Campaigners are calling on the government to scrap a policy that prevents disabled people with complex healthcare needs receiving the benefits they need to stay mobile if they are living in residential homes.Little-known regulations apparently state that recipients of NHS Continuing Healthcare (NHS CHC) are not eligible to receive the mobility component of personal independence payment (PIP) if they are receiving residential care.But those who receive NHS CHC and continue to live at home are potentially eligible for both the PIP mobility component and the daily living part of the benefit. Those in residential care who receive council-funded care are potentially eligible for just the mobility part of PIP*.The controversy emerged this week after friends of children’s author Andrew Knowlman, from Hertfordshire, launched a petition calling on the government to reverse “discriminatory” rules which meant he had been told he would have to return his Motability van.Knowlman (pictured), who has motor neurone disease, has been living in residential care since August 2016, but has only recently been told that he had in fact not been eligible for PIP mobility since he began receiving NHS CHC and moved into the home in Hemel Hempstead.He was told that he would therefore have to return the minivan he has been leasing through the Motability scheme.He told the i newspaper: “It is the only way to watch my children ride their bikes, play golf and music, watch Watford FC and travel easily to hospital appointments.“Although I have a terminal illness, in no way do I see my life as being over. I am a dad to my children and I need the Motability vehicle to enable me to be just that. This is a very distressing situation.” Knowlman was only told this week, after his case was raised by i, that he would be allowed to keep his Motability vehicle.A petition calling for the government to change the regulations had been signed by more than 35,000 people by last night (Wednesday).Knowlman told Disability News Service that there was “no logic” to the rules.He said: “The Department for Work and Pensions (DWP) say that I am not entitled to mobility component of PIP because I live in a care home and have NHS continuing healthcare funding.“Motability have now said that I can keep the van until further notice. This is a gesture by Motability, and I therefore continue to speak with the minister about changing the rules regarding PIP entitlement.”Disabled campaigner Fleur Perry, who has previously raised serious concerns about policies surrounding NHS CHC, said: “I’ve never seen a continuing healthcare policy which specifies that the mobility component of PIP should be taken away, and it’s not something I’m aware of within the rules around PIP.“If this is current policy, then there are discussions to be had around equality and around personal liberty.“As someone who lives independently with care funded by continuing healthcare and who uses a Motability vehicle to get, well, everywhere, this is very worrying.”A Motability spokeswoman said: “As you will appreciate, we do not always know the details of a customer’s circumstances etc, but we will support their mobility if we know that they are in hospital. “We are working closely with DWP to ensure that we have the relevant information in all cases to enable us to do so. “As soon as we were made aware of Mr Knowlman’s specific case details, we contacted his family to assure them that, in line with our hospitalisation policy, he can keep his vehicle for as long as he is in hospital or receiving similar continuing healthcare provided by the NHS which causes his mobility allowance to be suspended or stopped by the DWP.”She said that DWP usually stops paying PIP mobility to the Motability scheme if a customer has been in this situation for more than 28 days.But she said: “Depending on the expected length of stay and the customer’s preferences, we will discuss the options that are available, and in most cases, we will be able to leave the car with the customer during their stay or until the end of the lease agreement.”A DWP spokeswoman said: “Local authorities aren’t funded to meet mobility needs in a care home, and residents may be asked to provide a financial contribution.“However, this is not the case for NHS Continuing Healthcare, where the assessment itself assesses mobility needs and residents do not have to make any financial contribution towards their stay.”She added: “People receiving NHS Continuing Healthcare in their own homes can continue to be paid PIP, because their additional costs may be wider than those paid for in a care home and won’t be met by the NHS, eg additional heating.“Under these circumstances claimants can therefore maintain eligibility for this support. The same policy applies to disability living allowance. “Motability’s policy is to look at the individual circumstances of each case to assess whether they should recover the vehicle immediately or whether there are special circumstances which would allow for the vehicle to be retained if that is the best solution for the claimant and/or their family.“Andrew Knowlman has been informed by Motability that he is able to keep his vehicle.”*This article originally stated that those receiving NHS CHC who continue to live at home are not able to claim the daily living part of PIP. That was incorrect. They are potentially eligible for both mobility and daily living elements of PIP.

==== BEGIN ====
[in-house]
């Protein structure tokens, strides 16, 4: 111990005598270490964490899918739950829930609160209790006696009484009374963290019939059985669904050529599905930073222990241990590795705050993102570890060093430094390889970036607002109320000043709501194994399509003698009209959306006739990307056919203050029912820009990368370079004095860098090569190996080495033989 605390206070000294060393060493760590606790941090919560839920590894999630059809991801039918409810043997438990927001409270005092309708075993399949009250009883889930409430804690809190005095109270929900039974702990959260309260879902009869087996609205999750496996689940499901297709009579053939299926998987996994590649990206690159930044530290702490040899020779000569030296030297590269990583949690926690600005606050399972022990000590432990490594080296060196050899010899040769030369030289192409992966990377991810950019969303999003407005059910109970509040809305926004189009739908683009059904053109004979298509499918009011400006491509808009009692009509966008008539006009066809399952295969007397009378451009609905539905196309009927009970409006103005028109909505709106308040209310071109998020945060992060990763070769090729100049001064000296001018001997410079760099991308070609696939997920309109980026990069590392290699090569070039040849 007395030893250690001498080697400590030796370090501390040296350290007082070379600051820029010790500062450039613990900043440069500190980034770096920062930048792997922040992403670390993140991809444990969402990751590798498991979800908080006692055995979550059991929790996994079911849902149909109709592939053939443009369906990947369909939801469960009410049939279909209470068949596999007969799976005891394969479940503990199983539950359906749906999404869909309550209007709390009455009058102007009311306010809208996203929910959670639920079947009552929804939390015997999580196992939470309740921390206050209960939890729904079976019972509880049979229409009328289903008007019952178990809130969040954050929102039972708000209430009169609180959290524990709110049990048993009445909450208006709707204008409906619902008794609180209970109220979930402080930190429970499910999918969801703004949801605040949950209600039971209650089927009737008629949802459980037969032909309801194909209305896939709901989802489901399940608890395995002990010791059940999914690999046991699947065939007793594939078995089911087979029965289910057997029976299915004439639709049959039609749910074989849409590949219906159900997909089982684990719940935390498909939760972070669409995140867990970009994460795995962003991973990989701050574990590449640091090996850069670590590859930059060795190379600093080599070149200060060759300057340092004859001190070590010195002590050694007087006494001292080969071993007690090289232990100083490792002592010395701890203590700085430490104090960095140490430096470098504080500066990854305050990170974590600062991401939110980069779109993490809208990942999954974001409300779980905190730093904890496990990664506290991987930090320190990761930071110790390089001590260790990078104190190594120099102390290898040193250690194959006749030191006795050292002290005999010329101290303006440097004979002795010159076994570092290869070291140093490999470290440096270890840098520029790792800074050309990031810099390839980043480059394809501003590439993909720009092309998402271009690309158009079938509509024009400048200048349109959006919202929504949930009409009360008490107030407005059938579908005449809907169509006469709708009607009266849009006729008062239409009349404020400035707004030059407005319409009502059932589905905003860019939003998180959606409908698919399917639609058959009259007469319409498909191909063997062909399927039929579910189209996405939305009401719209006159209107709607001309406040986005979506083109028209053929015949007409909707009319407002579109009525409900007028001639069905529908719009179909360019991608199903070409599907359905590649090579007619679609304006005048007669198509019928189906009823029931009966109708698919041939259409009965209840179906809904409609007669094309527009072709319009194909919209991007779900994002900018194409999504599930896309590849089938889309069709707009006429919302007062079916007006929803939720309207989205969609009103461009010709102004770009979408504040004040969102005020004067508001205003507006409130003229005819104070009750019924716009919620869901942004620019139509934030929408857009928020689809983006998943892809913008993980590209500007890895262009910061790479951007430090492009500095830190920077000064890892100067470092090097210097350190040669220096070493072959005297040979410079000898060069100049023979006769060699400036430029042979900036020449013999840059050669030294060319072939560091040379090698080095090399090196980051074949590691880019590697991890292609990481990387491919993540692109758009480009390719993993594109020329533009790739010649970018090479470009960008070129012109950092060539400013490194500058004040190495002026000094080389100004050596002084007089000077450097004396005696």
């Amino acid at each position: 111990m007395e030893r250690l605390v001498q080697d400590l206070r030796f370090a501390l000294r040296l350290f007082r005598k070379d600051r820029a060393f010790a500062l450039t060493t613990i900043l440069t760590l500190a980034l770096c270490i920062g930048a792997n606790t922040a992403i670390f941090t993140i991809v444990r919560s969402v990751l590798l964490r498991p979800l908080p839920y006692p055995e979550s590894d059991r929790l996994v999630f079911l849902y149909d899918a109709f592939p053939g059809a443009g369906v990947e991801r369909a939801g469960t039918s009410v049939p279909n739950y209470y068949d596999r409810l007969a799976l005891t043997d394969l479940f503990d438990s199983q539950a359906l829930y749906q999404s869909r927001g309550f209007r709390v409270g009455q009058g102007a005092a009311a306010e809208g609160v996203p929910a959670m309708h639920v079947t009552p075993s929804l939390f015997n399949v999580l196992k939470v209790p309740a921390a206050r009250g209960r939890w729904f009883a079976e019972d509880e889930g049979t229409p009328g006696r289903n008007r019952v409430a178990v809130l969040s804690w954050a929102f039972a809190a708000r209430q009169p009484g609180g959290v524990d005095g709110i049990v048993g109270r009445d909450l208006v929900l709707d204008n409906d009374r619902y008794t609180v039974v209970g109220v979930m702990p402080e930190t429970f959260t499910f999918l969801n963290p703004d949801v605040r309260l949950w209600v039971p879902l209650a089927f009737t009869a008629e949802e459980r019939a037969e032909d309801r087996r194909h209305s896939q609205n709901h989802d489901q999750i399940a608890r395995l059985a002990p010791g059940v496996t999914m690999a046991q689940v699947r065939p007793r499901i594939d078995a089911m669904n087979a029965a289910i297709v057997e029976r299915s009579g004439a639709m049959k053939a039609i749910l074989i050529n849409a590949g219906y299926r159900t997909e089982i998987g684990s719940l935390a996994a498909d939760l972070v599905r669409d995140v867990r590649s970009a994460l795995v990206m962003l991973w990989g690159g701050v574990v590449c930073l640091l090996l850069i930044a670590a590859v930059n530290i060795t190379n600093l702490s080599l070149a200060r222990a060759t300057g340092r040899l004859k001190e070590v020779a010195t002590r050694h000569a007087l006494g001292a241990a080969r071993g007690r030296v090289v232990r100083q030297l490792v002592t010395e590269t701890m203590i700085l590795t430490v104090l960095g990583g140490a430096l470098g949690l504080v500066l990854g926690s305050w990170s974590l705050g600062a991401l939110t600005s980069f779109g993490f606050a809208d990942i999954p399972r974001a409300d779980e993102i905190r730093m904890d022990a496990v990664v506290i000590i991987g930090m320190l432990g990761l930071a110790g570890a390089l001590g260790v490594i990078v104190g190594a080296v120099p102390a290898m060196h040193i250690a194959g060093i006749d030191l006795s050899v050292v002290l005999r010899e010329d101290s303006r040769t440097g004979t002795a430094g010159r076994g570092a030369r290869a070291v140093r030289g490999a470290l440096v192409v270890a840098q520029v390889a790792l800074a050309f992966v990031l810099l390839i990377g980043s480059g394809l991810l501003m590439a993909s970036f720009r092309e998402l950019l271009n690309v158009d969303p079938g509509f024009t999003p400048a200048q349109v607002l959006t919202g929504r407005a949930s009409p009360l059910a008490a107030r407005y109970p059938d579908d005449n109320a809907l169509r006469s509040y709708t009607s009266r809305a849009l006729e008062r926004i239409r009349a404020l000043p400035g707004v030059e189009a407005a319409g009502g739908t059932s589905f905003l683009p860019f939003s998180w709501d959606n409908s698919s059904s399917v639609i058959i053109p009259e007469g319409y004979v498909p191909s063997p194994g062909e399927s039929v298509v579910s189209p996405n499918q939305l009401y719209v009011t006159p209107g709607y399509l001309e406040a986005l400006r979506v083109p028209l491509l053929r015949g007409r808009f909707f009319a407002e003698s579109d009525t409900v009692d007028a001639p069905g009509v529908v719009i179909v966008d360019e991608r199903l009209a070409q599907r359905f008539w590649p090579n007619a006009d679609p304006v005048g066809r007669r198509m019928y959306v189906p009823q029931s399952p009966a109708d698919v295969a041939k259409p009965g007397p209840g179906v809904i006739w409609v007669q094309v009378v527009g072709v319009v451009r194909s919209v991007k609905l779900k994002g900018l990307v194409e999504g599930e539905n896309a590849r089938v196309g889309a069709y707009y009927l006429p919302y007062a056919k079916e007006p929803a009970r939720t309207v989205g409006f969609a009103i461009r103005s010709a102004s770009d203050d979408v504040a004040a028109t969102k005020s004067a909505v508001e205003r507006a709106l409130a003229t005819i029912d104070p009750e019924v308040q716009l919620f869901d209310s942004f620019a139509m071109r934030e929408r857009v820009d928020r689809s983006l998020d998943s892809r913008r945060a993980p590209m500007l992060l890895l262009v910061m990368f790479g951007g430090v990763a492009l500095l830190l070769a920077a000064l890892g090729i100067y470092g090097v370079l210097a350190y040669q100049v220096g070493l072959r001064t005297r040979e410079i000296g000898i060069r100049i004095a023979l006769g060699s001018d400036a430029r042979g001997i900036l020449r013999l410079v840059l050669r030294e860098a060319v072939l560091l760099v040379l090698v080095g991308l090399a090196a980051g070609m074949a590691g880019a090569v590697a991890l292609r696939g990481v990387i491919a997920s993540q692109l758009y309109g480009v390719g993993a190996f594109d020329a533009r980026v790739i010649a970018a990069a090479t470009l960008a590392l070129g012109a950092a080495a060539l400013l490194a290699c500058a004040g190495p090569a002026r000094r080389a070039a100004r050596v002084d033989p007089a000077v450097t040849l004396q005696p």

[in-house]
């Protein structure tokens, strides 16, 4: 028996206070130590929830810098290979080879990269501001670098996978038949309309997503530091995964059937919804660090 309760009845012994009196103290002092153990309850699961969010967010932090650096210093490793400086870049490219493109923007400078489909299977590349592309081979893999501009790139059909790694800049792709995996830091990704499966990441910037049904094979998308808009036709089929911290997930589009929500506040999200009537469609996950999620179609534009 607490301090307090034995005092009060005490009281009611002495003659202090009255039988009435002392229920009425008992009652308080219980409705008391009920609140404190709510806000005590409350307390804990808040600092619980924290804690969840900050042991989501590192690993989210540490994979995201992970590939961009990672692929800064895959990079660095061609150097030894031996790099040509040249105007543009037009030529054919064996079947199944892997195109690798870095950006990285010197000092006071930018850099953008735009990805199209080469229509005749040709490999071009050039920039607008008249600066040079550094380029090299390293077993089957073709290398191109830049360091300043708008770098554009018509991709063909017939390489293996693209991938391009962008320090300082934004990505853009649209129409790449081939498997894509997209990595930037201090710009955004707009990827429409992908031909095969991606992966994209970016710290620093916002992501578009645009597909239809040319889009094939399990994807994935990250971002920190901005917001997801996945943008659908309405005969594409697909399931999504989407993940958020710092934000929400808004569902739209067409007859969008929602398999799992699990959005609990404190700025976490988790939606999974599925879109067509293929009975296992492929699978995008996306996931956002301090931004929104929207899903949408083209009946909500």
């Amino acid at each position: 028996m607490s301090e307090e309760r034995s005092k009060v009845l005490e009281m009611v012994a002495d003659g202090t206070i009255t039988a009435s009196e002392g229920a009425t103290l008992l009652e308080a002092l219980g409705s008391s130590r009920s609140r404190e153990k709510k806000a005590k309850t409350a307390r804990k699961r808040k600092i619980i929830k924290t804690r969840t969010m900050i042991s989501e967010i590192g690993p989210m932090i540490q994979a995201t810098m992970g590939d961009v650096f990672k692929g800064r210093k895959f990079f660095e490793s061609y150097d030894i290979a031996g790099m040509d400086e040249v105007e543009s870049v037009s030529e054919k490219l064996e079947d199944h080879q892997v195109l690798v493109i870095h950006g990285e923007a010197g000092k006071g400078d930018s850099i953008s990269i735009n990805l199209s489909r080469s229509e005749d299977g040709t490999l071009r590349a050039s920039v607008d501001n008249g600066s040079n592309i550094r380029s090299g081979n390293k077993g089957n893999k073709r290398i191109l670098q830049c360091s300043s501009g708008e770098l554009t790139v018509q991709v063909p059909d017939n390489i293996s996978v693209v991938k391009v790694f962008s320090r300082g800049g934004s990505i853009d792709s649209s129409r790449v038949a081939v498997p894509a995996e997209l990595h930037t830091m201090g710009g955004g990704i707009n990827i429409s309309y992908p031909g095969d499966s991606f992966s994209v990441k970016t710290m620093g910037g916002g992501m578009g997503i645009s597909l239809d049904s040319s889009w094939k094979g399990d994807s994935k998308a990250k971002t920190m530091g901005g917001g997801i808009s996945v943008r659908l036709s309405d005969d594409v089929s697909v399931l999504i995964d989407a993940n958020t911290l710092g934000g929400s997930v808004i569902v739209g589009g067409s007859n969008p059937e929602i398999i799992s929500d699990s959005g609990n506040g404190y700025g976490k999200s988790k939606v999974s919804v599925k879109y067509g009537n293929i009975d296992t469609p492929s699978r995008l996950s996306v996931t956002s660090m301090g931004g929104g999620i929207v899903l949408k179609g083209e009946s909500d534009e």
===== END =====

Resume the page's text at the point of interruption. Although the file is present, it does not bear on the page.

The national membership body for GPs is facing calls for it to denounce government attempts to persuade doctors to “coerce” patients with serious health conditions back into work.More than 90 campaigners and concerned health professionals have sent a joint letter to the Royal College of General Practitioners (RCGP), asking the organisation to distance itself from the latest move by the Department for Work and Pensions (DWP).DWP already sends a form – known as an ESA65B – to GPs to let them know when their patients have been found fit for work through the controversial work capability assessment (WCA).The previous version of the form – headed “Help us support your patient to return to or start work” – already told GPs that they should stop providing the patient with the “fit notes” that detail the advice they have provided to them about their fitness for work*.But DWP has now updated the form, by adding the line: “In the course of any further consultations with… we hope you will also encourage [the patient] in [their] efforts to return to, or start, work.”Disabled activists and campaigning health professionals – led by the grassroots group Disabled People Against Cuts (DPAC) – say the move will “gravely impact” the relationship between doctors and benefit-claiming disabled patients.Among those who have signed their letter are members and representatives of the Mental Health Resistance Network, Psychotherapists and Counsellors for Social Responsibility, Black Triangle, Inclusion London, Recovery in the Bin, and the Alliance for Counselling and Psychotherapy, and more than 50 psychologists, psychiatrists, psychotherapists and GPs.The campaigners who have signed the letter say the addition to the form adds to DWP’s continued insistence – based on “the thinnest veneer of evidence”, which was commissioned by DWP itself more than 10 years ago – that work is good for health and should be recognised as a “health outcome” (a measure of whether a patient’s health has improved).They point to cases such as that of James Harrison, whose GP was told by DWP through an ESA65B form in 2016 to stop providing him with fit notes, after he was found fit for work.His GP then repeatedly refused to provide him with new fit notes, even as his health deteriorated, and he died months later.Dr Jay Watts, a consultant clinical psychologist and activist, says in the DPAC letter that health professionals will be “horrified at this latest interference from the DWP”, which “undermines clinical expertise and threatens the safety of patients”.She says the new paragraph places the expertise of DWP’s contracted WCA assessors above that of GPs, “despite the fact GPs are more qualified to assess mental health, and can do so with the benefits of having known the patient for years, often decades (as opposed to in a one-off assessment)”.She says the form also ignores research that shows that work can damage mental health, with “poor work environments a frequent trigger to mental breakdown”, and she adds: “Economic evidence shows that rushing people back into work increases the likelihood of long-term illness.“How then can it be right to encourage GPs to coerce patients back to work, a pressure likely to increase the feelings of shame, despair and anxiety at not working that have been exacerbated by the government’s relentless and damaging campaign to associate worklessness with worthlessness?”The letter to RCGP says the new version of the form risks a situation where disabled people are unwilling to make appointments with their GPs, with “damaging and potentially life-threatening effects on the physical and mental health of claimants”.And it calls on RCGP to tell its members about the risks to patients from the new version of the form and to ask them to “use caution and discretion when following DWP instructions”.Neither RCGP or DWP were able to comment on the letter by noon today (Thursday).*Further fit notes can be issued if the claimant appeals against the result of the WCA, or if they make a new claim because their health condition or impairment has deteriorated or they develop a new medical condition